Dear Squee Vol. 6

Our favorite Audio Engineer Squee McGee answers the Collective’s most burning questions!!

Dear Squee,

I am extra picky with my deck selection as far as my stable is concerned,  I have had as many as 9 decks at once , but quickly find it Overwhelming and take them apart. I sit comfortably in the 3 to 5 deck range…how many is too many in your opinion?  (looking at you Big Tuck and Mr. Combo) and how do you manage 5 plus decks and give them all ample attention?

From the guy who has as many decks as he does dogs, and general fan of your laugh.

Matthew Hopkins

Dear Mr. Hopkins, 

For starters, I am flattered and may have to put together a laugh compilation from our past episodes. That being said…

I do not believe there is a Magic number(get it?) of decks that can be applied across the board(on fire!).  There are a few variables to consider when determining how many decks to run, and I have put together a “somewhat scientific” formula that can determine what is best for each player.  

((Average Number of Games Played Each Week) * (Number of Hours you have available each week to tinker))
/ (Dividied By)
Desired average power level of all decks

For example if you play 10 games per week, have an additional 5 hours of time to tinker, and desire an average power level of 7 you would end up with 7 Decks rounded down.  

Conversely if you only play 5 games a week, have 5 hours of tinker time and are looking for an average power level of 6 you end up at 4 decks rounded down.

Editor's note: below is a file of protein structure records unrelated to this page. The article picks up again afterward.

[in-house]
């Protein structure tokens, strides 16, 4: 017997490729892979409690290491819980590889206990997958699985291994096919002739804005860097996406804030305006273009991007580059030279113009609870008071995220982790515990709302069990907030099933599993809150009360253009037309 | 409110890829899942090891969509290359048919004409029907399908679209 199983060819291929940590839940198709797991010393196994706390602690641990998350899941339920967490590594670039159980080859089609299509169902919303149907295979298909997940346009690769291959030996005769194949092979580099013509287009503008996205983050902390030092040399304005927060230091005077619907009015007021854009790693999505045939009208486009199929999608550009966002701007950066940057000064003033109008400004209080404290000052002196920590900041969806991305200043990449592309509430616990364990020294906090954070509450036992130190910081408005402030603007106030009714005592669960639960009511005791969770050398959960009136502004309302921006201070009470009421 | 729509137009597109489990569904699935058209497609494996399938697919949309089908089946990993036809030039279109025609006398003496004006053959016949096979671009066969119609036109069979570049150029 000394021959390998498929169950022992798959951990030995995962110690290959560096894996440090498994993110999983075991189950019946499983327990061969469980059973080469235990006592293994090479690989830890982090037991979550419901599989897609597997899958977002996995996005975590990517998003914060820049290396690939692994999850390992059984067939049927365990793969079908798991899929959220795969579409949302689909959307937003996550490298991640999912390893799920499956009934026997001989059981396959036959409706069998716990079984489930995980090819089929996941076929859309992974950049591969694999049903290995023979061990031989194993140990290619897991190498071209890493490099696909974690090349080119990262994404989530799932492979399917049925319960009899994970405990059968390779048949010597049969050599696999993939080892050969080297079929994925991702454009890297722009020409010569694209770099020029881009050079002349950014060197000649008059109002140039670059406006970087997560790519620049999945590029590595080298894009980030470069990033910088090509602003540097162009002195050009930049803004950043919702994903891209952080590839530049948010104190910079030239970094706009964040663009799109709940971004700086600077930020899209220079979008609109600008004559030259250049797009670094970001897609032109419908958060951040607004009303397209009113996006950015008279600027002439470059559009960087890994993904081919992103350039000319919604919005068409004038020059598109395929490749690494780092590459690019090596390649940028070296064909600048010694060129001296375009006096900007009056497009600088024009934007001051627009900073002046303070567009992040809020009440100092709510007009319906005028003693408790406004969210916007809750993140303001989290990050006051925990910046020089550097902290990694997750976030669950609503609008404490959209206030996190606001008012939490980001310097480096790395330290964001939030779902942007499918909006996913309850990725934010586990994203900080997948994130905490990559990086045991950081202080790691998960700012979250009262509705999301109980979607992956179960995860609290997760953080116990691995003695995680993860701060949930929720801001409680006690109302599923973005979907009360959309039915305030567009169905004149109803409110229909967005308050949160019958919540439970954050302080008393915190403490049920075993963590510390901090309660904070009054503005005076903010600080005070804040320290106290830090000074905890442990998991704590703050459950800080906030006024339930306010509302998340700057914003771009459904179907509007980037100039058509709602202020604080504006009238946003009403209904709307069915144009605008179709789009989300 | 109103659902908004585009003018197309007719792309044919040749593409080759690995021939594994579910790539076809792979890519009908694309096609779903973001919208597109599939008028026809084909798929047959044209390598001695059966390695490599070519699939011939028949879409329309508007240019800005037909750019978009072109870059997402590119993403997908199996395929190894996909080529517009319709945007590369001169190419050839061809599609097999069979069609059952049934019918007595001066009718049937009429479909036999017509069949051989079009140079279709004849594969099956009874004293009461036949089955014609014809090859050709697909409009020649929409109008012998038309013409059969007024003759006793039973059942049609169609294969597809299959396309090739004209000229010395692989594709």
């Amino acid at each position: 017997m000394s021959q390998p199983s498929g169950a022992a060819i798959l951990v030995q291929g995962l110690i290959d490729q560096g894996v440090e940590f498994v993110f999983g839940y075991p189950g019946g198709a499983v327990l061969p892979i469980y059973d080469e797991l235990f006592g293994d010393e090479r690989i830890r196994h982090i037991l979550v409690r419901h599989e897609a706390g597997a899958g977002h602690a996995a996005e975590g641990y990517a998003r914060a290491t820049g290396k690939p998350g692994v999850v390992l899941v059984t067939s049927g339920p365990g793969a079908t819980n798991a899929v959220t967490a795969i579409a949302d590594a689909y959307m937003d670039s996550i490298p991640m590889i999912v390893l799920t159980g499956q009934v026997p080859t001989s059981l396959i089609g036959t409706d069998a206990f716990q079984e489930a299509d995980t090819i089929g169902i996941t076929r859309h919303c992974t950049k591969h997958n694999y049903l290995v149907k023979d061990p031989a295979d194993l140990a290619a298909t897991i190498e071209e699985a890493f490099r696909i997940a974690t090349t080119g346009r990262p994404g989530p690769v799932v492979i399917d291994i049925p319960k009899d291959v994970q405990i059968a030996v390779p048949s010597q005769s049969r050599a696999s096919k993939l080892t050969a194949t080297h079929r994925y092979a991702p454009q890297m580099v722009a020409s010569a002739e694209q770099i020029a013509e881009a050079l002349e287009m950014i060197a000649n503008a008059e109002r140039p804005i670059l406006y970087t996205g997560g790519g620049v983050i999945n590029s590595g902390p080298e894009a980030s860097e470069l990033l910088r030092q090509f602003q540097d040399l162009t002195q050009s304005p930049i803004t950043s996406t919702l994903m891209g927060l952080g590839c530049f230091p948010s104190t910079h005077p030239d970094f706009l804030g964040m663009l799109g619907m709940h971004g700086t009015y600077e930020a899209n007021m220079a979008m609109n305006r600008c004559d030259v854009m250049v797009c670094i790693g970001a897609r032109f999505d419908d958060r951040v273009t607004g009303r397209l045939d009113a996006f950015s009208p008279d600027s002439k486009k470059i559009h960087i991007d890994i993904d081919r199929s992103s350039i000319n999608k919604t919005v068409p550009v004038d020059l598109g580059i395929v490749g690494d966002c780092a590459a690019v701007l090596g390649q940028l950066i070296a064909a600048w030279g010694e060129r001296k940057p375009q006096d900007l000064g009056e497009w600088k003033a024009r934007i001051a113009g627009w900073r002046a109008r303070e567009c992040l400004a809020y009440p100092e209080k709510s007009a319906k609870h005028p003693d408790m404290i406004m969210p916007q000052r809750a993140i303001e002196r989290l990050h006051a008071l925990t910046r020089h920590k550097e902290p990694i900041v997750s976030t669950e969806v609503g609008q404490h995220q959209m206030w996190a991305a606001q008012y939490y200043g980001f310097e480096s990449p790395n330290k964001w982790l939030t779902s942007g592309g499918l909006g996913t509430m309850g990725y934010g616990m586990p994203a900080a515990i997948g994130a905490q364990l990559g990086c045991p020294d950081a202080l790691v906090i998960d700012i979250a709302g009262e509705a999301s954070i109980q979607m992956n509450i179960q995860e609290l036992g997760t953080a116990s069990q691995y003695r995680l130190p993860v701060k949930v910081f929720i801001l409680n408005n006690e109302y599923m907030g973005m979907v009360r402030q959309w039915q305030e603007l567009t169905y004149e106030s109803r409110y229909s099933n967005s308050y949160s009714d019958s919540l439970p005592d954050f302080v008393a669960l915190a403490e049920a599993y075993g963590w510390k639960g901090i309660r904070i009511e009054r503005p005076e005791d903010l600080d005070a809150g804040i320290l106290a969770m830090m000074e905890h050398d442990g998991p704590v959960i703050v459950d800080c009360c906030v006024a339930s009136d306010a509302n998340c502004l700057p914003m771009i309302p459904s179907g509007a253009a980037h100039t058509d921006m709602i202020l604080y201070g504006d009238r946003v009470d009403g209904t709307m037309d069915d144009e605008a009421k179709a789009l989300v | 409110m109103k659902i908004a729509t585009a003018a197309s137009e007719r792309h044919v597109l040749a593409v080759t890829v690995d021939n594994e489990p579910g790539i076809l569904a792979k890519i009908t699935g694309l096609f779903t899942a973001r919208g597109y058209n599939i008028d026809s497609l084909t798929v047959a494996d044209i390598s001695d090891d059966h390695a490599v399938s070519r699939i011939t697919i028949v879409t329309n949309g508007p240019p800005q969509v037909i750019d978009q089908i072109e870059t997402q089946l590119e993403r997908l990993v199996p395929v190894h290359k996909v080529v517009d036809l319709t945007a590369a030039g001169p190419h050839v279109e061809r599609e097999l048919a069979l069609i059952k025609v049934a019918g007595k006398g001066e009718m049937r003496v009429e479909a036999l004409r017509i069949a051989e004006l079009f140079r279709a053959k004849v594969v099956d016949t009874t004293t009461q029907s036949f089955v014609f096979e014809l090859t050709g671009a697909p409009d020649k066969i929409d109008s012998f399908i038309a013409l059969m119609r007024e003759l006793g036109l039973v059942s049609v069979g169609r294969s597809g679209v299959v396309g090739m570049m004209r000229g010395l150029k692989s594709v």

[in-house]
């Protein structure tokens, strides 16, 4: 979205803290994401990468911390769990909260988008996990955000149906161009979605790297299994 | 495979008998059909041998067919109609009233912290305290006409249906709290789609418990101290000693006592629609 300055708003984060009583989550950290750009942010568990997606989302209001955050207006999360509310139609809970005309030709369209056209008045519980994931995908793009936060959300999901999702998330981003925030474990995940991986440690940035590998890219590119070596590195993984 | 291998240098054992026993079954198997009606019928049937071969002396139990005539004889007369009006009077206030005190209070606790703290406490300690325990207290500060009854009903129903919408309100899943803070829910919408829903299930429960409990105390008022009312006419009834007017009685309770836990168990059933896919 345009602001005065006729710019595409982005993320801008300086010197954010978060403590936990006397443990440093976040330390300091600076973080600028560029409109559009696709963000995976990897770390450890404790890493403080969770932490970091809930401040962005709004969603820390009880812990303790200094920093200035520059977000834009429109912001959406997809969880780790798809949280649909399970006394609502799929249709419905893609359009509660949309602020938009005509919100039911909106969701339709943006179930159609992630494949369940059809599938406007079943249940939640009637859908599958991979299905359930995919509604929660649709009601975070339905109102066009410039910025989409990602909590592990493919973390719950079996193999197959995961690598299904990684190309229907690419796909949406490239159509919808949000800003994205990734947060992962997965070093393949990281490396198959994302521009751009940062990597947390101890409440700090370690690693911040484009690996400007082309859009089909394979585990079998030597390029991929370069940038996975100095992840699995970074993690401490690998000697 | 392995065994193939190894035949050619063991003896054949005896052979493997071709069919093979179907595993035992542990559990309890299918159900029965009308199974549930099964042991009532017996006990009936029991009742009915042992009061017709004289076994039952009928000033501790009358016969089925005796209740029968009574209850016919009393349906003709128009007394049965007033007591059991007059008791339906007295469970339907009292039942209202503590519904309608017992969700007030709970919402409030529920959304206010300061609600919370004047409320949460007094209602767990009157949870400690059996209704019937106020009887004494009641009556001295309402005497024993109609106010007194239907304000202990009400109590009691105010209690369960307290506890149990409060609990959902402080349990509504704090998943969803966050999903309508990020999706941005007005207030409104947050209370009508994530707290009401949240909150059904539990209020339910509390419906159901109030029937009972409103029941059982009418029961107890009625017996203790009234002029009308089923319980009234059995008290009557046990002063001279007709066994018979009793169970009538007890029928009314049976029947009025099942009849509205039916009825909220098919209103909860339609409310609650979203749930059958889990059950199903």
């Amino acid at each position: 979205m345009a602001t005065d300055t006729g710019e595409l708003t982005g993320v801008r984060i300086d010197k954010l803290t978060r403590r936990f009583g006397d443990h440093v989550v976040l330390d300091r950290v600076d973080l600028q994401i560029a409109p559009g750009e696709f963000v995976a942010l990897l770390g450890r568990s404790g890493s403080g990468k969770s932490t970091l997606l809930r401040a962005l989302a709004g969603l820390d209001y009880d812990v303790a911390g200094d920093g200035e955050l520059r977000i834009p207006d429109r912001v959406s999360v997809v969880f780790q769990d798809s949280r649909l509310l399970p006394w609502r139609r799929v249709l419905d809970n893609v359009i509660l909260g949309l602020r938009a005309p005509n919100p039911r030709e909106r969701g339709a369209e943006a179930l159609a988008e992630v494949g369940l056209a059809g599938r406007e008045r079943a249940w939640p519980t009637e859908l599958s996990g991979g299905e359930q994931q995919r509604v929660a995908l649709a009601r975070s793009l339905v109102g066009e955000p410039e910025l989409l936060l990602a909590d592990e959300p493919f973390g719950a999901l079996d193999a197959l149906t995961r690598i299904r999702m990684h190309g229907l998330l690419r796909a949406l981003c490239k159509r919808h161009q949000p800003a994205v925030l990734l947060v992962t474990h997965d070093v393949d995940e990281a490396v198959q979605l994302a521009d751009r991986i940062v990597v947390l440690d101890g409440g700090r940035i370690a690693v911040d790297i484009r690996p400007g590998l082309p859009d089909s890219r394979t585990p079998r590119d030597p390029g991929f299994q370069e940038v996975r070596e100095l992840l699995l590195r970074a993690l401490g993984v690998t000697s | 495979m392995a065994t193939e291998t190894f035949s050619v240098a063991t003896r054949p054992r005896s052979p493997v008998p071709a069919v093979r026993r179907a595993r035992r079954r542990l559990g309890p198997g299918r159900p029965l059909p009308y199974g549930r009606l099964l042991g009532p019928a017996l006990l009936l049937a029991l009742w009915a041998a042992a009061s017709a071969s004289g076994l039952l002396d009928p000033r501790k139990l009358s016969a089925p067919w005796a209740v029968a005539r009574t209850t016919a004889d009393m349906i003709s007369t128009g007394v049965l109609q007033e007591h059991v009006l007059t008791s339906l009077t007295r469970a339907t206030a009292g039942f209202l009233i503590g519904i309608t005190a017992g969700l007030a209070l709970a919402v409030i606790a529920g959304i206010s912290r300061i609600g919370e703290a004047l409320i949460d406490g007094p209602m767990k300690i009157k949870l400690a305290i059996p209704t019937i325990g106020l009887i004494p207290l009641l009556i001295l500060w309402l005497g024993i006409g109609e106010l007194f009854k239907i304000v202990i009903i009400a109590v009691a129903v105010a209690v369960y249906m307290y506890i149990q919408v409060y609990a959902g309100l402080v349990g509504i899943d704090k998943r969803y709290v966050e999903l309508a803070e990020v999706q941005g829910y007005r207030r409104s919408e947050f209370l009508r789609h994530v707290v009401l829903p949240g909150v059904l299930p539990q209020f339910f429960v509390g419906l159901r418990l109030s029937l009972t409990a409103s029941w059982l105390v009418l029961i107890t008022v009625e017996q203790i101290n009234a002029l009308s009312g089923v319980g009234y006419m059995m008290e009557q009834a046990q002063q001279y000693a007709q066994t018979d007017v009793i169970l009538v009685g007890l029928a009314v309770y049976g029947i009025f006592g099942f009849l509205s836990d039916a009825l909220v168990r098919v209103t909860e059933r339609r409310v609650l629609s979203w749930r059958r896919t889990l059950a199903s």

The Methodology:

In order to determine how many decks a player should run, we need a formula that incorporates the player’s activity around EDH.  By taking the number of games played and multiplying it by your weekly availability to tinker we are halfway there.  

Now that we have determined the player’s score for games played and time to do research, we need to get a pulse on how competitive you want to be. 

In my experience this number determines two things for us:

  1. How much time you will need to tinker.
  2. How to allocate your budget appropriately across multiple decks. 

The more competitive a deck, the more attention and money you need to pay into it.

As the competitive level increases, the amount of time available decreases and thus will lower your total number of decks recommended.  This also allows you to split your budget/time up across your decks without neglecting part of your stable.  

How To Manage 5 Plus Decks:

Managing 5 plus decks can start to get tricky, especially if you are trying to make them mid-range to competitive.  The most important thing you can do is set up a consistent rotation.  

This goes two-fold:

  1. Rotate the decks you play to gain experience.
  2. Rotate the decks you tinker as you play them.  

So often we have heard Mr. Combo and Big Tuck say they haven’t played with a deck in a year. I find it impossible to keep a pulse on a deck you own at this rate.  As new cards come out they are rarely slotted into decks that don’t see play and the decks are out of date for the current playgroup’s style.  

Conclusion: 

Using the above formula as a baseline and the strict rotation system should get you in the ballpark of how many decks to run and how to manage them.  This is certainly not a 100% concrete formulation and factors like unlimited budgets(*cough cough* Mr. Combo) can skew the results.  I believe this however to be quite accurate for the average EDH player and budget. 

This was a fun one!

Love,

Squee

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